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 Nutritional Programs: Nutritional Programs for Allergies  

The digestive process is tied to allergies, particularly to foods, as Dr. Michael Rosenbaum and Dominic Bosco clearly concur with in their book, Super Fitness Beyond Vitamins. The problem starts with incomplete digestion that results from improper chewing of food and poor action of hydrochloric acid, pancreatic enzymes, and bile. These are influenced by stress and by excessive fluid intake around meals. The incomplete digestion along with the "leaky gut" that comes from inflammation in the gastrointestinal mucosa—resulting from stress, the intake of fried and fatty foods, as well as chemicals, and the presence of parasites or Candida albicans—allow absorption of larger molecules that then generate an immune reaction. (Also, please note: Low-level infectious microorganisms may also create allergic propensity; I believe this is common with worms, other parasites, yeasts, and certain bacteria.) Chronic stress affects pancreatic and adrenal function which are tied to digestion, energy level, and food cravings.

The key here is to minimize food allergies by enhancing digestion—chewing well, eating good foods, lowering stress, and supporting digestive juices. Decreasing inflammation and healing the gut, treating any abnormally present microorganisms, supporting immune and glandular functions, and stimulating proper detoxification will all help minimize food reactions, and allergies in general. Many nutrients, which will be discussed shortly, can support all of these functions as well.

Toxicity in the environment is another probable cause for the increasing numbers of allergic people. Exposure to many more irritating and allergenic substances also may adversely affect our immune function. Today, many people are reacting to new synthetic products and pollutants in the air. Formaldehyde, hydrocarbons, and carbon monoxide in the air as well as many industrial or food chemicals found in food, such as the antibiotics, certain food colors, sulfites, MSG, and sodium benzoate, may all stimulate allergic responses as well as lower our immunity. There are many other chemicals that are not easy to diagnose or avoid. Living as natural a life as possible, avoiding polluted areas and chemicals, is the best we can do.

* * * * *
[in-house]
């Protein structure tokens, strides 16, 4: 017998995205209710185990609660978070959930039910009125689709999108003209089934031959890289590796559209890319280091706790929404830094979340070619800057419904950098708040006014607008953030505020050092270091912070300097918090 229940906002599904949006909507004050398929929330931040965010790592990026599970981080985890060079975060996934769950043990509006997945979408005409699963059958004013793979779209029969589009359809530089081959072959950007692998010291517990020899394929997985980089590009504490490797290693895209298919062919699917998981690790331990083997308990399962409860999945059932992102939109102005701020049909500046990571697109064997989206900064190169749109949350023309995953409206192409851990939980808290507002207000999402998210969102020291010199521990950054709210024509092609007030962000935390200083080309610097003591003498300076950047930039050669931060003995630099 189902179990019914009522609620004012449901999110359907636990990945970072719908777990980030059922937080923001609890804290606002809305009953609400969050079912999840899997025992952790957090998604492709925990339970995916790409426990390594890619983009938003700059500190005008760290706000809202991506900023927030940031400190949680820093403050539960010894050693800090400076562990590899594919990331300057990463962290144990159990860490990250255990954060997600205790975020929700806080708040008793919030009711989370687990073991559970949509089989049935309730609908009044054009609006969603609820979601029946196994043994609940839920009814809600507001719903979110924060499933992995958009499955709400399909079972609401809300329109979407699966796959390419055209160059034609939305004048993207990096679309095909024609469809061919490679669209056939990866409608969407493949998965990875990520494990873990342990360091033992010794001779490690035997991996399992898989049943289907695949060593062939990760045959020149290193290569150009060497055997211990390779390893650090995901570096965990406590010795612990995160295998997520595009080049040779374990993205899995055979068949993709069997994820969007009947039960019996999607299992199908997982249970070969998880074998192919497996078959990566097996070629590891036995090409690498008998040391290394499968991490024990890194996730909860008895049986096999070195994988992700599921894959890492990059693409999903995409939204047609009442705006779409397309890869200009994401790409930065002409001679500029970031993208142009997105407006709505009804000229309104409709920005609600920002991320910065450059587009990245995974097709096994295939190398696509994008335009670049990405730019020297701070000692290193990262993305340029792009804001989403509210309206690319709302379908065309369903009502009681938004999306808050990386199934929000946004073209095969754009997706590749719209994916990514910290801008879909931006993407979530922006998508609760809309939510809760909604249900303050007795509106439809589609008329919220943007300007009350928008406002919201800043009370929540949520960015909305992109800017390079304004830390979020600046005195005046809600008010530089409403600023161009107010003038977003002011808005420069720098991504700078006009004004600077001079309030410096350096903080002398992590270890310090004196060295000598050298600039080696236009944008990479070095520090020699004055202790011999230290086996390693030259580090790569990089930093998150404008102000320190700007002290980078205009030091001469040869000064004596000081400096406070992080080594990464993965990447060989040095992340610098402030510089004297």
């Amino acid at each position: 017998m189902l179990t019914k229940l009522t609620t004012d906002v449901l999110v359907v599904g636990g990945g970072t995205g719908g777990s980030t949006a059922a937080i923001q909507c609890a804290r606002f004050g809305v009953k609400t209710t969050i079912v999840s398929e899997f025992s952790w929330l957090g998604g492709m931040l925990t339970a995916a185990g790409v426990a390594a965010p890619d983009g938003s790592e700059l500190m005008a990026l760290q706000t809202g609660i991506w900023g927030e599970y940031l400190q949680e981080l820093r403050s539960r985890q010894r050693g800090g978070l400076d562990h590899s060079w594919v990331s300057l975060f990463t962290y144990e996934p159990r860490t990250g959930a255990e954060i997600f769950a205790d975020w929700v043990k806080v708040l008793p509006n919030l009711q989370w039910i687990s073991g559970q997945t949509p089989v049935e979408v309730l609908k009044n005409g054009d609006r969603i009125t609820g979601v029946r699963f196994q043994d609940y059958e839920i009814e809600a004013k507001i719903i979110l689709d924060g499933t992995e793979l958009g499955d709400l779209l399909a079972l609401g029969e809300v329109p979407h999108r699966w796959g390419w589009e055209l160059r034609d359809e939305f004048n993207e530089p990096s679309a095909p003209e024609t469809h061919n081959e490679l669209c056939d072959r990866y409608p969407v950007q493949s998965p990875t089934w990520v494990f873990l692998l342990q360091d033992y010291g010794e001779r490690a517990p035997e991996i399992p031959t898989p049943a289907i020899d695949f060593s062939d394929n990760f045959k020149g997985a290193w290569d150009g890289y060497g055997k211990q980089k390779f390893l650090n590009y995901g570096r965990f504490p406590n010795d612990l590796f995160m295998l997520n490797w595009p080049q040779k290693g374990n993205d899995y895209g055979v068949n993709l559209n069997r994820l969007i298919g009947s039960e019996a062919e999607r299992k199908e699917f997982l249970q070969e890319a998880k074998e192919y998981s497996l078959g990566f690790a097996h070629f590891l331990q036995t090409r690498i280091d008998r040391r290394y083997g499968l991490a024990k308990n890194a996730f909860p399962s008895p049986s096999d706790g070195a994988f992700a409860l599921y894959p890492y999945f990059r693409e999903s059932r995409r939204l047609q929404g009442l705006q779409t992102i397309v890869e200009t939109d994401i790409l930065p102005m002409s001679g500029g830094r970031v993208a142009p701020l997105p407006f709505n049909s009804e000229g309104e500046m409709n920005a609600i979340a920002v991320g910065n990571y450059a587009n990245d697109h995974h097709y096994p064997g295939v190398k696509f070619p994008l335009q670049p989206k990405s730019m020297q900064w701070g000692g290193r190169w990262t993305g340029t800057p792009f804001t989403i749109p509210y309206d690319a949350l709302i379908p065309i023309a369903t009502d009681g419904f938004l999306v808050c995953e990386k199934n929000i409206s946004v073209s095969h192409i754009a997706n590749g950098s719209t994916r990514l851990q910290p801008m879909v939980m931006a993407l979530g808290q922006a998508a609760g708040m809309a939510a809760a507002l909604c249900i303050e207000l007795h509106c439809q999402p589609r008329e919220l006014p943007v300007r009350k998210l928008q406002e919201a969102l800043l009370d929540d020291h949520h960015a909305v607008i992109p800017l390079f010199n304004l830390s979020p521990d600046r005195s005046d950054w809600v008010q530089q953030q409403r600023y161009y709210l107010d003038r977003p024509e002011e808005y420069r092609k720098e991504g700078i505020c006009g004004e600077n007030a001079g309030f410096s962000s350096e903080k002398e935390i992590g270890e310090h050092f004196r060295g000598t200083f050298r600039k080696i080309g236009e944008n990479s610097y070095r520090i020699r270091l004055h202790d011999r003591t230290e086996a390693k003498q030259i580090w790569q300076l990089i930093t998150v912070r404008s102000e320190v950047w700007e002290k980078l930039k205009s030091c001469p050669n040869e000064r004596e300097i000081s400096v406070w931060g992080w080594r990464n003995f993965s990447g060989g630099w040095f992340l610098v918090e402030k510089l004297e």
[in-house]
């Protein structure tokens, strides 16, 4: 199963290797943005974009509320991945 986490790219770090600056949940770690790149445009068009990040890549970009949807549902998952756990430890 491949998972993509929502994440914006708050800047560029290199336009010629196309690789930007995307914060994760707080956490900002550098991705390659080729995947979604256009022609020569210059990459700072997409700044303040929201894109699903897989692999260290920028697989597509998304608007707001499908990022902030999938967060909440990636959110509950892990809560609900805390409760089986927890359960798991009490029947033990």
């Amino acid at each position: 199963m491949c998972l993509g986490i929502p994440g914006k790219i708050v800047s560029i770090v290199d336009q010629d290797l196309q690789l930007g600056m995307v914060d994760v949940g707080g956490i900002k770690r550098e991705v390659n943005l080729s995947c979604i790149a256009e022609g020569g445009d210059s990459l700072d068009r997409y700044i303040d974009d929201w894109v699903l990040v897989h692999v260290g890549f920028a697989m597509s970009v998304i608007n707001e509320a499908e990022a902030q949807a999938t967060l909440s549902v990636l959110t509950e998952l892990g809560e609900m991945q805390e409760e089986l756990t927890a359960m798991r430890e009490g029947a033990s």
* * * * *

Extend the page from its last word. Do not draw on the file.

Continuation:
Stress also plays a major role in allergies by dysregulating immune functions and by weakening adrenal response. Stress can also directly influence our digestive function, which I believe can be a core factor in allergies. Chronic stress may lead to a reduction of hydrochloric acid output (initially it may raise HCl secretions) and digestive enzyme function, so that we do not break down our food properly. Absorption of larger food molecules into the blood may lead to increased antibody responses and subsequent allergies. Furthermore, the effects of stress on our immune system can lead to an increase in infections, which contribute to both environmental and food allergies. For example, parasitic intestinal infections may act as direct allergens and also increase other allergic responses. In addition, other aspects of stress, including emotional and mental stress, anxiety, and fatigue, all increase susceptibility to allergies. Menstrual stress (hormonal changes) also seems to increase allergic reactions.

Abuse of chemicals and refined foods is another factor that can cause or exacerbate allergies. This can also enhance stress levels and weaken immunity, and may lead to nutritional deficiencies—another problem that increases allergic sensitivity. Low nutrient levels of vitamin C, most B vitamins, vitamin A, and many minerals influence body function sufficiently to weaken allergic resistance.

Excess or repeated contact with particular foods and substances in the environment causes allergies. It usually takes a few days for our immune system, mainly our T lymphocytes, to be sensitized to an antigen and guide the formation of antibodies by B lymphocytes. After that, reactions to exposures are immediate and usually produce mild immune-inflammatory responses. Initially, histamine released by other cells causes some redness, swelling, and fluid release and also stimulates the T cell antibody activity. Later exposures create repeated antigen-antibody responses, which can have a variety of effects on the tissues and bodily functions.

Temperature extremes also influence many people’s allergic problems and generally increase susceptibility to allergies. Quick changes of temperature, particularly going from heat to air conditioning, may themselves produce symptoms such as sinus congestion, skin rash, hives, or even asthmatic attacks.

The causes of allergies are indeed a complex issue. Everything from our genes to our spiritual awareness is a factor, with diet and stress levels being especially important. The traditional Chinese medical viewpoint suggests that allergies reflect internal balance or imbalance, mainly of the wood (liver) and metal (lungs and colon) elements, as well as being a result of general energy congestion. If that is the case, then rebalancing these organs within the entire energy system will help improve allergic symptoms. I have seen improvement with acupuncture treatments along with some liver and colon detoxification through diet and herbs.